Haigh, Paul Vautrinot, Ray
Eades, Alan Hitchmough, Bruce
Atherton, Dave Harrington, William Boyce,
Butterworth, Jane Turner, Peter Haslem, Dave
Greep, David Small, Paul Mason, Ian Bedford, Colin
Steve Seal, Tim Baldock,Rob Bodels, Phil Crosby, Bill Heaton, Anthony
Edwards, David Farrel, Paul Earley, the
and the Hilbre Bird
for their sightings during June. All
are gratefully received.
What to expect in July
Being a lover of terns I
July! Sandwich Terns, which use the estuary as a place to feed up and
the breeding season, will increase in numbers all through the month
reaching a total of over 1,500. This year's young birds are easy to
pick out and it is always interesting to see how many there are -
ringing indicates that many of 'our' terns breed in Ireland and they
always seem to produce plenty of juveniles. The Gronant Little Tern
colony will be a busy place with the adults busy feeding the chicks -
most of these will have fledged by the month-end. Also by the end of
the month common Tern numbers will start to increase. Most years a
Roseate Tern or two is seen, usually off north Wirral, and there is
also the possibilty of a Black Tern.
Given some strong
westerly winds sea-watching can be excellent with Arctic and Great
Skuas, and the possibilty of a Pomarine Skua. We can also get large
numbers of Manx Shearwaters and the far more difficult to spot European
For the waders winter will have
already started with many back after breeding. Passage waders
include Greenshank, Wood Sandpipers, Common Sandpipers and Black-tailed
Sandwich Tern off Wallasey,
April 29th © William Boyce
Spring Tides (Liverpool)
4th July, 12.16hrs (BST), 9.3m.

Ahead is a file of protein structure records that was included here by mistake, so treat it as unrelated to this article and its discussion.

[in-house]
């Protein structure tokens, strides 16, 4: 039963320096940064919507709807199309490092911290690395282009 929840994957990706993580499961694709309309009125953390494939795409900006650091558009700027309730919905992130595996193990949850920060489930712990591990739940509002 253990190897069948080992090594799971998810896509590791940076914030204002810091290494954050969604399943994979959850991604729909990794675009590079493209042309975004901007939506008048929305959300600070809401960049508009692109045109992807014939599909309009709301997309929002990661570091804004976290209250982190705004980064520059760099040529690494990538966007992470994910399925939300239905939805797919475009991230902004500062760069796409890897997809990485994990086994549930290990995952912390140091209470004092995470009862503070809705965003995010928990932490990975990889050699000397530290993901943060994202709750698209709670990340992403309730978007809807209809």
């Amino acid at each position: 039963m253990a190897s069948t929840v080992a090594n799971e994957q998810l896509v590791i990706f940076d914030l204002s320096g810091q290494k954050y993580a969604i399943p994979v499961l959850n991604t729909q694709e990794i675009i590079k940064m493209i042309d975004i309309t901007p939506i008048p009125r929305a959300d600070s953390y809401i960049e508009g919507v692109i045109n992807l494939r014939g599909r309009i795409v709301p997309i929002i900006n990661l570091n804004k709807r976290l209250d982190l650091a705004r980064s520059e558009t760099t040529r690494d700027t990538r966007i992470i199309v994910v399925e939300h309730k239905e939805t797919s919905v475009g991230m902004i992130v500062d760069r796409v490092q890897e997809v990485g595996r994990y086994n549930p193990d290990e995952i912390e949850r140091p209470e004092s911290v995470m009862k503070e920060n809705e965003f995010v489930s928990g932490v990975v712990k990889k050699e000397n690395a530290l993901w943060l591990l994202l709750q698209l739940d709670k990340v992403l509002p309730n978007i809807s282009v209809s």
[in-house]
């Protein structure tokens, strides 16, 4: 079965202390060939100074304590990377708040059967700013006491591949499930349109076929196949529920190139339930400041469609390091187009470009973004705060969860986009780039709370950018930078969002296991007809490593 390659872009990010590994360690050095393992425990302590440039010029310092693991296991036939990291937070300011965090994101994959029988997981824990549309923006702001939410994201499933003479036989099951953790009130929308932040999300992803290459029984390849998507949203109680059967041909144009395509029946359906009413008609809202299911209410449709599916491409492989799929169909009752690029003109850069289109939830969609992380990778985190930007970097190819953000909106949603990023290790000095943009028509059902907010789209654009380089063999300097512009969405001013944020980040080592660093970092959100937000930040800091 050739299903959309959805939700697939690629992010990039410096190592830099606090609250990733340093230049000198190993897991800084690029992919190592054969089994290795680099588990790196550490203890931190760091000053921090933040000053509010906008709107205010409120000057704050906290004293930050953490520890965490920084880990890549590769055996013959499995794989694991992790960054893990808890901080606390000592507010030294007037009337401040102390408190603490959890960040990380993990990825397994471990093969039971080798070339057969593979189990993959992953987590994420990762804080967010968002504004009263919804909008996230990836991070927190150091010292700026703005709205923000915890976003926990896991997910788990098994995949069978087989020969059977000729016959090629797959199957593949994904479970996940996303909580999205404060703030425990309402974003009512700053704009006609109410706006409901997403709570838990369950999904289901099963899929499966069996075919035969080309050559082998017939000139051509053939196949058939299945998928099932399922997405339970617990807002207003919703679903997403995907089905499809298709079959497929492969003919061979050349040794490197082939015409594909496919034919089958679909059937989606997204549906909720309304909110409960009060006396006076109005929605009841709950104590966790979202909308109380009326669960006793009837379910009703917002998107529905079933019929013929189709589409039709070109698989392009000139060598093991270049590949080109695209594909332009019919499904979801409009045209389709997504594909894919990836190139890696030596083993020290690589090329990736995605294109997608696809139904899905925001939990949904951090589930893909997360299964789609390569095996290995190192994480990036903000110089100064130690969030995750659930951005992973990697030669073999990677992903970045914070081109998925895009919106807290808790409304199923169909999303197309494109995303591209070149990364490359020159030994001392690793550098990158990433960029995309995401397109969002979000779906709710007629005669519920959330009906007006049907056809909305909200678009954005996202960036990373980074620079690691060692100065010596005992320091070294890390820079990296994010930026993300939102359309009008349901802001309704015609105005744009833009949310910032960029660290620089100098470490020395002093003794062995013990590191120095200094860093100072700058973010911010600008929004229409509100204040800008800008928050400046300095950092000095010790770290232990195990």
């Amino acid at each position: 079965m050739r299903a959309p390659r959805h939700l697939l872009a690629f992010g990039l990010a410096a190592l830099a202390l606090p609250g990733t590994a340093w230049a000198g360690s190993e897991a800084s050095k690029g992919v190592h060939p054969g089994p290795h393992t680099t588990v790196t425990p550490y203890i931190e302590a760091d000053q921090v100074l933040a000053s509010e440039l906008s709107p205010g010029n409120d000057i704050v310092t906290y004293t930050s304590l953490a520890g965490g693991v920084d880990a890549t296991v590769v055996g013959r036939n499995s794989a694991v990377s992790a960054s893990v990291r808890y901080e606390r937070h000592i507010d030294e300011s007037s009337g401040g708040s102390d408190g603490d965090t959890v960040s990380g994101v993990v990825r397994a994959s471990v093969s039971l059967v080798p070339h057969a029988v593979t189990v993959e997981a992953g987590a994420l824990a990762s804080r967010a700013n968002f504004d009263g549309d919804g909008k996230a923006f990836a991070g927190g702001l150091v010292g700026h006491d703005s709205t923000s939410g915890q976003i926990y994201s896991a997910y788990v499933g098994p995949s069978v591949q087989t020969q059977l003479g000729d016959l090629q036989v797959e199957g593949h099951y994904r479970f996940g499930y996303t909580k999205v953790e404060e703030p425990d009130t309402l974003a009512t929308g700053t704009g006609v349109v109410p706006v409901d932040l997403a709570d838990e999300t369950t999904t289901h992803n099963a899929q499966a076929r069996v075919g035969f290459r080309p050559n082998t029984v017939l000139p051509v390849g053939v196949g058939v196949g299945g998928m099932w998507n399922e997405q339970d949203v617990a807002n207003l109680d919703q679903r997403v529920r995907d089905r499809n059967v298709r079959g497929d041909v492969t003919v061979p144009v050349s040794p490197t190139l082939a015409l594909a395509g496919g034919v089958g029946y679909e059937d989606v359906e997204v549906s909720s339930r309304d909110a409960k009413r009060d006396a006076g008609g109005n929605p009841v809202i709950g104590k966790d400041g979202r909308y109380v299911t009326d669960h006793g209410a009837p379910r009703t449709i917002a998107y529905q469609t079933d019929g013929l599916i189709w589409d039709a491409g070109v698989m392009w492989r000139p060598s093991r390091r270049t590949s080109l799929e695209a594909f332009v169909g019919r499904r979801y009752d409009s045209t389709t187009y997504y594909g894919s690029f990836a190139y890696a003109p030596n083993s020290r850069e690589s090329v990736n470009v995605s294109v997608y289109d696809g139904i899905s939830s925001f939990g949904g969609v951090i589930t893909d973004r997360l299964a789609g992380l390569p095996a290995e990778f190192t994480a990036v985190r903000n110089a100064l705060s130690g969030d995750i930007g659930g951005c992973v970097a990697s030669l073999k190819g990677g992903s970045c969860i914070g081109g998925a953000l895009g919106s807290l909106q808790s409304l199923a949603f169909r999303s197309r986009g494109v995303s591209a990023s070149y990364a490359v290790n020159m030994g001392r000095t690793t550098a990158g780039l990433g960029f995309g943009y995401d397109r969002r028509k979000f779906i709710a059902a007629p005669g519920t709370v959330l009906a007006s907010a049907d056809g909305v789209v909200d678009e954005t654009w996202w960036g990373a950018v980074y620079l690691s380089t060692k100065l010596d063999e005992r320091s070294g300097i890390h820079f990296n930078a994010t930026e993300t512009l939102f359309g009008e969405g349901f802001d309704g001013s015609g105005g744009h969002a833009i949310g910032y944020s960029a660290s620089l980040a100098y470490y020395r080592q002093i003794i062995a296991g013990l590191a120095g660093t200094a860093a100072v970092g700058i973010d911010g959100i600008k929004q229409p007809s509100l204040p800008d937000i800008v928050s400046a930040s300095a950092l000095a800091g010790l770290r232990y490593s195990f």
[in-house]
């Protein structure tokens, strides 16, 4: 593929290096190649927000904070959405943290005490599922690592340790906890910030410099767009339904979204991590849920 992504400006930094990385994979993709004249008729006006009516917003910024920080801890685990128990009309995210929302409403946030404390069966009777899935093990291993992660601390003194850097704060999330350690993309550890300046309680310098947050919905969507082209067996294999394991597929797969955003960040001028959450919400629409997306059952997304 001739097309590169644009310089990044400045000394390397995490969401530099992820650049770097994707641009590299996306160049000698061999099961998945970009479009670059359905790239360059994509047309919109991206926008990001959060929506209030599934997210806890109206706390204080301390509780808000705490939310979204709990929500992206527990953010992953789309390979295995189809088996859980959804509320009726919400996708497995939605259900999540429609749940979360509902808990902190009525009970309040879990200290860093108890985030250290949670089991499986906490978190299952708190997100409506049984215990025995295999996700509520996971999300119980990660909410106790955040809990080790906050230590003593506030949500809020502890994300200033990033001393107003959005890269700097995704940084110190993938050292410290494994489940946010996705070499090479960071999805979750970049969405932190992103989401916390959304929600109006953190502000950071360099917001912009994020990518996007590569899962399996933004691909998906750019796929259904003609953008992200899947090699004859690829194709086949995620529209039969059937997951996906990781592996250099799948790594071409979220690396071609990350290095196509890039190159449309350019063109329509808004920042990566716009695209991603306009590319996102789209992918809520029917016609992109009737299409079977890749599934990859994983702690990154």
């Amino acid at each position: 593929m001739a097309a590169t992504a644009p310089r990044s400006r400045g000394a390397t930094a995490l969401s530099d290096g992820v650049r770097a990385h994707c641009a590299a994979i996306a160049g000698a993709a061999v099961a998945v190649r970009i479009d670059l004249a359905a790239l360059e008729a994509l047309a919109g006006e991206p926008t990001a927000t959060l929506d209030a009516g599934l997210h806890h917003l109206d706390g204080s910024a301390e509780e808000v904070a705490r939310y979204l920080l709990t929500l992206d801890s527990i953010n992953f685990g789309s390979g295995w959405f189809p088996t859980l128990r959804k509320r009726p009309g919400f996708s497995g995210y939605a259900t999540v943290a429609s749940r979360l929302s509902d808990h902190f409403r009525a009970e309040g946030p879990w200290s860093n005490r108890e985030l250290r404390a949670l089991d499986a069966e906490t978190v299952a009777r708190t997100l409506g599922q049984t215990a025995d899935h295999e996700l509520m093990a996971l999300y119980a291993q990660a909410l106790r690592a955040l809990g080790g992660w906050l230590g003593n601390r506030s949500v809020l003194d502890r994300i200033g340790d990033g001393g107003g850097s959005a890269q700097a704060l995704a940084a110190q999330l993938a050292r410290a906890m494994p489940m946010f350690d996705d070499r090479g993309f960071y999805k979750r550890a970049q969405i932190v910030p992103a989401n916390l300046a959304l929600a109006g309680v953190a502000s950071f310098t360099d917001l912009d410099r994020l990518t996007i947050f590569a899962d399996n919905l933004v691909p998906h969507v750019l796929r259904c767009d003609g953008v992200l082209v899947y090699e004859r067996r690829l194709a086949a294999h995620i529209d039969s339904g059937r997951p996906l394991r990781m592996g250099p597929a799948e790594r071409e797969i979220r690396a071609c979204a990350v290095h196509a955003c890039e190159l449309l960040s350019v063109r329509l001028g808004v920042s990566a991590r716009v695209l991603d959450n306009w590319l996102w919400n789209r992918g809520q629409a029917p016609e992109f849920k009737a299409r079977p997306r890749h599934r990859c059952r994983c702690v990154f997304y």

5th July, 13.04hrs (BST), 9.3m.
Organised by the Wirral
Ranger Service , Flintshire Countryside Service and/or the
All these events and walks have bird interest, even those not
advertised specifically for birdwatching. No need to book for these
events unless specified - please check below.
Also see 2012 Events Diary.
Saturday 21st July, 8:00pm - 11:00pm, Hunting Barn Owls.
Join Members of the Wirral Barn Owl Trust and Coastal Ranger
Thomas for a walk along the Wirral way to the grasslands looking over
the Dee Estuary in the search for Barn Owls who will be hunting to feed
their hungry chicks.
Organised as part of Wirral’s Year of Coast and Countryside.
Booking essential - ring:
0151 648 4371.
Saturday 28th July, 11:00am - 4:00pm, Take Tea with the RSPB on Hilbre
The Coastal Rangers and the RSPB will be serving tea and cakes on
Hilbre from the old Buoymaster’s and Telegraph House gardens – a part
of the island rarely seen by visitors.
The RSPB will have scopes set up overlooking Niffy Bay and will also be
This is not a guided walk to the islands but visitors will be able to
cross to the islands between the times given above. Hot drinks 50p
Organised as part of Wirral’s Year of Coast and
Booking essential - ring:
0151 648 4371.
Saturday 4th August, 10am start, Tern-tastic at Point of Ayr.
Price: £2 for RSPB members, £5 non-members - to book ring 0151
353 8478 or 0151 336 7681.
The mouth of the River Dee is a vital feeding ground for terns and
other seabirds before they head off on their long journeys south and
The Point of Ayr, Flintshire is one of the best places to see them.
On this walk we should see near on 1000 terns (sandwich mainly but
little, common, arctic terns all occur) roosting close in as the tide
covers up their feeding areas and forces them closer to shore.
Don't forget to bring your binoculars, telescopes and cameras.
Meet at the Smuggler's Inn car park at the end of Station Road, Talacre
(Point of Ayr).
Saturday 18th August, 8pm to late, Bats at Burton Mere Wetlands RSPB.
Cheshire Bat Group have kindly agreed to lead a guided walk around
Burton Mere Wetlands to showcase the amazing winged mammals of the
The Daubenton’s bats can be spectacular feeding over the meres so book
your place early to avoid disappointment.
Cost: £2.00 to RSPB Members and £5.00 to non-members - Please
phone 0151 353 8478 to book.